There are some people in this world who stick with three square meals a day. For the rest of us, snacks are a very important part of life.
I probably don’t need to tell any fellow snack experts out there that snacks can come in many different forms and serve many different purposes. A fork-full of last night’s leftovers straight out of the fridge can be a pretty fantastic late-night snack. Those office cupcakes that appeared out of the abyss can be a delicious and spontaneous snack. I could go on…
And while basically anything can be a snack if you try hard enough, it’s also true that snacks can serve the really important function of satiating hunger and sustaining energy levels from one meal to the next. And if that’s your goal, then you’re probably looking for healthy snack ideas that will fit that bill while still being delicious and not boring.
Substantial, nutrient-packed snacks can be an integral part of how we fuel our bodies throughout the day. Plus, snacks are a great opportunity to pack in extra nutrients or food groups you’re not getting at your meals, Kansas City-based dietitian Cara Harbstreet, M.S., R.D., L.D., tells SELF.
But what does a healthy snack actually look like? Well, that depends on how you define healthy; trying to come up with one universally healthy snack is like trying to come up with one universally healthy meal or diet: It’s not that simple, because what’s healthy for one person in one situation may look completely different from what’s healthy for another person in another situation. What makes for a filling snack is also subjective and will depend on factors like your metabolism, your activity levels, and your overall diet.
“A lot of times, especially coming from diet culture, we have in our minds that a snack has to be a certain number of calories,” Harbstreet says. “I encourage people to broaden their definition of what a snack can be…anything from a few bites of something you’re craving to a mini-meal.” In other words, it’s about what fills you up and makes you feel good.
When choosing healthy snacks, think about the kinds of foods and nutrients that will help satisfy you. To that end, San Francisco-based dietitian and SELF columnist Jessica Jones, M.S., R.D., C.D.E., generally recommends people include at least two different food groups in their snack. “You’re going to want something that’s a little more comprehensive, and those combination snacks are going to give you more bang for your buck in terms of energy,” Jones tells SELF.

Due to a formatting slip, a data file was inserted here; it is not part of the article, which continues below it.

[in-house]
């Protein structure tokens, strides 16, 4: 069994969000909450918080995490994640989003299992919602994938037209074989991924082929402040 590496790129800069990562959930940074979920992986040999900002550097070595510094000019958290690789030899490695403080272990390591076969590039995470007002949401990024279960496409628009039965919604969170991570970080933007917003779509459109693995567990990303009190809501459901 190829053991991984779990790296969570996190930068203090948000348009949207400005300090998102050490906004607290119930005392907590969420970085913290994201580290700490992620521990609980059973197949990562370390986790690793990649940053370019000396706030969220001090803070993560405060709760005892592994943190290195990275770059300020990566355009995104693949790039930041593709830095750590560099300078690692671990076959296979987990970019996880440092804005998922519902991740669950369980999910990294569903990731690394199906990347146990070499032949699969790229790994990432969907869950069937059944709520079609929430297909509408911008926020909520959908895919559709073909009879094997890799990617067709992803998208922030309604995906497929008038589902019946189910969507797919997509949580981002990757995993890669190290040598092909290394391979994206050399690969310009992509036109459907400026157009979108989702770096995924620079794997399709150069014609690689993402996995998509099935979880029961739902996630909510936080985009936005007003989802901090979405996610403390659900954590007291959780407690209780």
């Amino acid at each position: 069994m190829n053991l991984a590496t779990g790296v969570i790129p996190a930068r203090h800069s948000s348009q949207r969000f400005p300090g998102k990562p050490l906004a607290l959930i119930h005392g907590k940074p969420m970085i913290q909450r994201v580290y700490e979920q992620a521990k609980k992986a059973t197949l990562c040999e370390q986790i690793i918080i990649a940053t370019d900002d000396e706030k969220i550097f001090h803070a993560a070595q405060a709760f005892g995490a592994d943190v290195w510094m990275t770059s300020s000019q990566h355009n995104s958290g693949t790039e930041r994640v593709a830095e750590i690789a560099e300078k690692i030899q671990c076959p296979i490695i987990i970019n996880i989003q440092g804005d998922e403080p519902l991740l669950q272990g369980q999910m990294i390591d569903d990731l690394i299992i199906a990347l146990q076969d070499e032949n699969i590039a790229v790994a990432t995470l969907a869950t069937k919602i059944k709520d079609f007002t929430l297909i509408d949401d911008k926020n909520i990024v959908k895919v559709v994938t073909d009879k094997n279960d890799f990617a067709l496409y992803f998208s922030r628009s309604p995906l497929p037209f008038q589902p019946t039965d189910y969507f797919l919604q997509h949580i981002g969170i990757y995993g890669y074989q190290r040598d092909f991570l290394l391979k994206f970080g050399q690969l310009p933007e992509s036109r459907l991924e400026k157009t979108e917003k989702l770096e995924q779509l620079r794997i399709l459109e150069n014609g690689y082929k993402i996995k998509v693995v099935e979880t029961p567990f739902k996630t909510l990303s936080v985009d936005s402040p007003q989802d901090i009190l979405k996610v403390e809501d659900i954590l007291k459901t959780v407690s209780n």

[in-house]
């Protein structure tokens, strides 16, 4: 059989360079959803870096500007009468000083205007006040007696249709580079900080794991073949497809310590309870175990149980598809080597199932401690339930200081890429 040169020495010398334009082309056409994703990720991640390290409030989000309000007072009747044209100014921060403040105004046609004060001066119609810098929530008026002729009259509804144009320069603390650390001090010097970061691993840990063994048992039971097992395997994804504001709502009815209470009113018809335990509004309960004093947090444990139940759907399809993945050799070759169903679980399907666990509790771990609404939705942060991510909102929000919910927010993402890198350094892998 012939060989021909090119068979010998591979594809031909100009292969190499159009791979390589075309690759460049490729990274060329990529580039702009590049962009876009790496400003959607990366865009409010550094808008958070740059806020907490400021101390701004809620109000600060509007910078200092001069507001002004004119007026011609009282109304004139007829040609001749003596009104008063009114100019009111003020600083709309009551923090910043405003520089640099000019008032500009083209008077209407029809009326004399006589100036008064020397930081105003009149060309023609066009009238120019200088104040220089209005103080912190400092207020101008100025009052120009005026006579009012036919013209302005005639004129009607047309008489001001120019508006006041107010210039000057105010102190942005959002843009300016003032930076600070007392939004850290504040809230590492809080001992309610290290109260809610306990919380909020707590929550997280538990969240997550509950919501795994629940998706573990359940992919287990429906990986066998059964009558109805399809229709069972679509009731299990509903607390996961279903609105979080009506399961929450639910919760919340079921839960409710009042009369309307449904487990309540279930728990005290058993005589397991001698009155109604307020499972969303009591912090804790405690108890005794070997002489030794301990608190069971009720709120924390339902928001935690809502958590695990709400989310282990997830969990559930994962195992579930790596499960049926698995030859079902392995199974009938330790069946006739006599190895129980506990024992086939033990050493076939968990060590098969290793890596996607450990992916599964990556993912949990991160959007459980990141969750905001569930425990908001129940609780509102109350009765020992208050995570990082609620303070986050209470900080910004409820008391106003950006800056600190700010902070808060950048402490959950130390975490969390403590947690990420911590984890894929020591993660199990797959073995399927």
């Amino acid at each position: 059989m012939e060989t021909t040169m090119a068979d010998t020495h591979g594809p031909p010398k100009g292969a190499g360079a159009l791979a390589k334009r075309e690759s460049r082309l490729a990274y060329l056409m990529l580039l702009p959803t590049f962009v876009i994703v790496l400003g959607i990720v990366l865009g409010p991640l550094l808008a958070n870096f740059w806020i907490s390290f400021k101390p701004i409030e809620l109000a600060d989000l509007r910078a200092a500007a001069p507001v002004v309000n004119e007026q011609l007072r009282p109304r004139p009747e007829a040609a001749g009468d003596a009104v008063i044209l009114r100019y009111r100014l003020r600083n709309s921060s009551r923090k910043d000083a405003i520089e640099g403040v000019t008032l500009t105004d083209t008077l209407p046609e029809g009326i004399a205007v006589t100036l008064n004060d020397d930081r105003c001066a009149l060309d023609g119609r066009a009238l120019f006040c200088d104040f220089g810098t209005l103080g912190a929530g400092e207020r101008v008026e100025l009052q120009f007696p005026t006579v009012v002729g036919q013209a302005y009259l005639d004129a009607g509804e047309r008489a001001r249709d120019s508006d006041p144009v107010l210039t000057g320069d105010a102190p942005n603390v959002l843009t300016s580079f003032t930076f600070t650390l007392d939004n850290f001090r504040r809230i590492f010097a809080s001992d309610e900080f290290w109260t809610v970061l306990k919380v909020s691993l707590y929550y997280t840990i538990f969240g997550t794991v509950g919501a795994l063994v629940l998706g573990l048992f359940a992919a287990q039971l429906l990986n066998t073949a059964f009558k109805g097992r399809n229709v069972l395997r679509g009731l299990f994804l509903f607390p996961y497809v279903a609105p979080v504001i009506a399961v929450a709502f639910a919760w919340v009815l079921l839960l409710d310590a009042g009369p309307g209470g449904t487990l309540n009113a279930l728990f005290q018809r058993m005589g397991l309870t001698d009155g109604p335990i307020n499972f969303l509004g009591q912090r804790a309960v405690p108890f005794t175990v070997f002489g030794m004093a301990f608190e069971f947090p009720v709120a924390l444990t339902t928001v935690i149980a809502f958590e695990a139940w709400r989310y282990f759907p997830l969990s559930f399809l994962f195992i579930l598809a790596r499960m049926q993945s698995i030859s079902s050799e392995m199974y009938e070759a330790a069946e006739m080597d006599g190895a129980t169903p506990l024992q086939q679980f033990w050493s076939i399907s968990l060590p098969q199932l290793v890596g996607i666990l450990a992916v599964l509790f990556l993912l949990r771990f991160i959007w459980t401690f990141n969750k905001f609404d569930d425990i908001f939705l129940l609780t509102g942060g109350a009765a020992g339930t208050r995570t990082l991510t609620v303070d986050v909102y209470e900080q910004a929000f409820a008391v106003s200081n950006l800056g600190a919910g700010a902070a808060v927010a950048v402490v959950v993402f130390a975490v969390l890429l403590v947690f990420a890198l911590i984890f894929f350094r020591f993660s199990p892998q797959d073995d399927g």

Toronto-based dietitian Abbey Sharp, R.D., advises clients to prioritize protein, healthy fats, and fiber in their snacks, as they tend to be broken down in the body more gradually. “Those are really those hunger-crushing compounds that will help sustain you when you have that energy dip or need to make it to the next meal,” Sharp tells SELF.
And of course, an ideal healthy snack also depends on the setting or situation—the time of day; your levels of energy, hunger, and activity; your kitchen access, etc. Do you have a few minutes to make something, or do you need to grab it and go? Are you trying to power up for a workout, or just keep the 3 o’clock hunger beast at bay between meetings?
So we asked the R.D.s for examples of healthy snacks that apply those general healthy-snacking principles to real world contexts. Here are their recommendations.
In the morning
It’s 10 a.m., you’ve got two-and-a-half hours until your lunch break, and your stomach is grumbling. It’s time for some complex carbs and protein, according to the R.D.s. Fruit, whole grains, and eggs are generally bomb options for an A.M. snack, in terms of both nutrition and palatability. “A lot of people don’t want to eat a super savory or heavy meal in the morning,” Sharp says, so these mini-brunch options are great. “They give you that boost of energy to hold you over until lunch.” Here are three different options: